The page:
Pacific nation of Kiribati goes to the polls


The Pacific nation of Kiribati held the first round of legislative elections Wednesday that will help determine the next president of the isolated island chain.

The country, made up of just 100,000 people spread out over 33 islands across a vast stretch of the Pacific Ocean, selects its presidents from candidates nominated by parliament.

Current President Anote Tong narrowly beat his brother Harry in the 2003 presidential polls, even though his party had come second in the legislative elections. The president is expected to seek re-election.

One of his first official moves was to withdraw diplomatic recognition of China and switch allegiance to Taiwan. Kiribati is one of six Pacific nations — and only 24 worldwide — which recognize Taipei rather than Beijing.

China was forced to close a controversial satellite tracking station in Kiribati after the island nation, which sits on the Equator between Australia and Hawaii, switched allegiance in 2003.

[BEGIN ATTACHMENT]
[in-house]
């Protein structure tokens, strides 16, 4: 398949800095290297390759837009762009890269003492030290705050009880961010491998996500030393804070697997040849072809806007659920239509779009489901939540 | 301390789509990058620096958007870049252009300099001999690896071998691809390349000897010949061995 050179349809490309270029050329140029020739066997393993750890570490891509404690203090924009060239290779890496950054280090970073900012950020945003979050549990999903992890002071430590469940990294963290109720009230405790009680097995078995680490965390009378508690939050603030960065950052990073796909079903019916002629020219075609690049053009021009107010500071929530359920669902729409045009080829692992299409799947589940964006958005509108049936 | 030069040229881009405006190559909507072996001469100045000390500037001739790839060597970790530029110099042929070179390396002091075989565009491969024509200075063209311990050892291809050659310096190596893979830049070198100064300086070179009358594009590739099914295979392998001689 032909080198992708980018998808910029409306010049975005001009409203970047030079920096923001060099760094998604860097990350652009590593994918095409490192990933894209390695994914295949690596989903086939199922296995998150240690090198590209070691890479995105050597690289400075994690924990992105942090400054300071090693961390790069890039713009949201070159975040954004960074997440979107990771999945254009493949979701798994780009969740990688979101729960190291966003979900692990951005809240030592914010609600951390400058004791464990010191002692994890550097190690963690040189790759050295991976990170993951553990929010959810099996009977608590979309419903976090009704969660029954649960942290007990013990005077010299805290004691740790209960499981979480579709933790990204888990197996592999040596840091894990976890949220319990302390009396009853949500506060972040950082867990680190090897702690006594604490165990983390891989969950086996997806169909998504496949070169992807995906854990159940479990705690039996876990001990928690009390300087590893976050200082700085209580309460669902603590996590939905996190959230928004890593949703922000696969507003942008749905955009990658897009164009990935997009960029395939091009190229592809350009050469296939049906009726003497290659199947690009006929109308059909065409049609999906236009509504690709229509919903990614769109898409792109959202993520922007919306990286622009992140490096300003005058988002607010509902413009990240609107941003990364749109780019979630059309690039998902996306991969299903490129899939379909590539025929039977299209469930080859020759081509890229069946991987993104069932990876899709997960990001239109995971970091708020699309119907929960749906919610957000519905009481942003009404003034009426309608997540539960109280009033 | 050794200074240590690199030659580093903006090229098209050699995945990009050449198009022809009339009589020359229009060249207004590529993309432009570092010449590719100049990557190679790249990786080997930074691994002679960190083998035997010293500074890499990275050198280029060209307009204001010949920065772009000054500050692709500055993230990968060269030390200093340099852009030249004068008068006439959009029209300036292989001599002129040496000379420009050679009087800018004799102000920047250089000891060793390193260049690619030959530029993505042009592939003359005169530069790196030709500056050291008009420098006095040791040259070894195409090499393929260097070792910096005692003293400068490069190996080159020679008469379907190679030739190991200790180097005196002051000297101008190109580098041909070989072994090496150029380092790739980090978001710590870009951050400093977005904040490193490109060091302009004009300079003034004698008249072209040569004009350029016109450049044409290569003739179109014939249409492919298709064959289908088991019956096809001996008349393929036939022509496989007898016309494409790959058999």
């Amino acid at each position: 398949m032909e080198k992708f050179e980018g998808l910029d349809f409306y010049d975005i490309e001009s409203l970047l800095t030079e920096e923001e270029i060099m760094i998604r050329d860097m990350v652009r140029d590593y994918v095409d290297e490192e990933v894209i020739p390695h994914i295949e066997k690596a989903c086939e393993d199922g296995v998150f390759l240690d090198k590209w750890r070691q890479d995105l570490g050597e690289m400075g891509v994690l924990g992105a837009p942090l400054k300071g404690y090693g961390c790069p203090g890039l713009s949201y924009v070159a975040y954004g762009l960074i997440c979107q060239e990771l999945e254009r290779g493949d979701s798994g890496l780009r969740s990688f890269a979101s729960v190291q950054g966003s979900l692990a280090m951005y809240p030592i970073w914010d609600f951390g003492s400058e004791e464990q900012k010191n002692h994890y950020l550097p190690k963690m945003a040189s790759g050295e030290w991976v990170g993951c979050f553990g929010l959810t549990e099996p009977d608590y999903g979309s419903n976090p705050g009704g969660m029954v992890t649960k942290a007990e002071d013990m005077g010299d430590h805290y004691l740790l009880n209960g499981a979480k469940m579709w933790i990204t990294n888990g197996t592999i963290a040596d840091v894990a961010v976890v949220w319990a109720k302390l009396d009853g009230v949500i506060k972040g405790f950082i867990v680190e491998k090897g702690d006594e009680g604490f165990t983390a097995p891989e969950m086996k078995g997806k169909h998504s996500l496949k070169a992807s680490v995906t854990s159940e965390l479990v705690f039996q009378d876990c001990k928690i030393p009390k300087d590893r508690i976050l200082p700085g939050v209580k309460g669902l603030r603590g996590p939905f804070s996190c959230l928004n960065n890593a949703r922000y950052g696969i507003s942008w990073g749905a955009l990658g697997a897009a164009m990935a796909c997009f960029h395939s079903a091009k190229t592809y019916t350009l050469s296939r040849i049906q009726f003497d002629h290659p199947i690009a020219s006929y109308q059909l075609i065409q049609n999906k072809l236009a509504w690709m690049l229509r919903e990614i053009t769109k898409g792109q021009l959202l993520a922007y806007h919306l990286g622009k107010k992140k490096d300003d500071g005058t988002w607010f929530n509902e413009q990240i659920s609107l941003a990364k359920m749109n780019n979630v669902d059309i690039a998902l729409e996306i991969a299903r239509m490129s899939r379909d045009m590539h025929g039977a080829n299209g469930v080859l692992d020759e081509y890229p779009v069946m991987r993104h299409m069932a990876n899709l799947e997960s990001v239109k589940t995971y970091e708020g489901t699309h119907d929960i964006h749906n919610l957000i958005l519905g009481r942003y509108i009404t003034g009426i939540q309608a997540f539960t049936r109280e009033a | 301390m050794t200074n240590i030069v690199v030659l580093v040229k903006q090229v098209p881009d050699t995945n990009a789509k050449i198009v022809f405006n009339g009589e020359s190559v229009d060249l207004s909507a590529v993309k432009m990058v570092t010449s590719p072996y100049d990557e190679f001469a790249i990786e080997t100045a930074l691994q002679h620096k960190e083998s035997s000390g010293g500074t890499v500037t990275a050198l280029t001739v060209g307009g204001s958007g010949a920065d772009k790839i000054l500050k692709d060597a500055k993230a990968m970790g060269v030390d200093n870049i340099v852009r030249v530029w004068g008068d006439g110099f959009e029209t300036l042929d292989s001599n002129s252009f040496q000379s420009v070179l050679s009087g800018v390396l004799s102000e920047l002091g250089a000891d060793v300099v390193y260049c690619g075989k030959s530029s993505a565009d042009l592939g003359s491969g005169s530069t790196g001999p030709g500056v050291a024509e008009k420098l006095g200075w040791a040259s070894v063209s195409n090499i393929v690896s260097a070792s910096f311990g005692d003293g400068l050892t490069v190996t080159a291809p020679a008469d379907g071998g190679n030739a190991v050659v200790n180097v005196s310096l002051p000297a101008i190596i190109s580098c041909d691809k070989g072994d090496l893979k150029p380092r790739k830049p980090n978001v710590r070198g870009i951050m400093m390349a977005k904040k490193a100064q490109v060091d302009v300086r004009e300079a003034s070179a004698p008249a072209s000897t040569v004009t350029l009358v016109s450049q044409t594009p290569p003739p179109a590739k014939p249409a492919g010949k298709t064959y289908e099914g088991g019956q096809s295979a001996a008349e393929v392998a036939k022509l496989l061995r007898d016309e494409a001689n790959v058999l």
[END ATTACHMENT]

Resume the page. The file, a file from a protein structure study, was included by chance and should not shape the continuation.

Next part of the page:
A total of 146 candidates are contesting places in the 44-seat parliament. Electoral commissioner Rini Ueara said 43,000 voters were registered, although many of those registered have not voted in past elections.

Polls were to close at 6 pm (0600 GMT) and final results of the first round were expected on Friday.

A second round will be held on Thursday next week for seats where no candidate won more than half the vote.

There are two main political parties in Kiribati, although they are informal groupings with no party platform or administrative structure. Per capita income in 2006 was estimated at 673 dollars.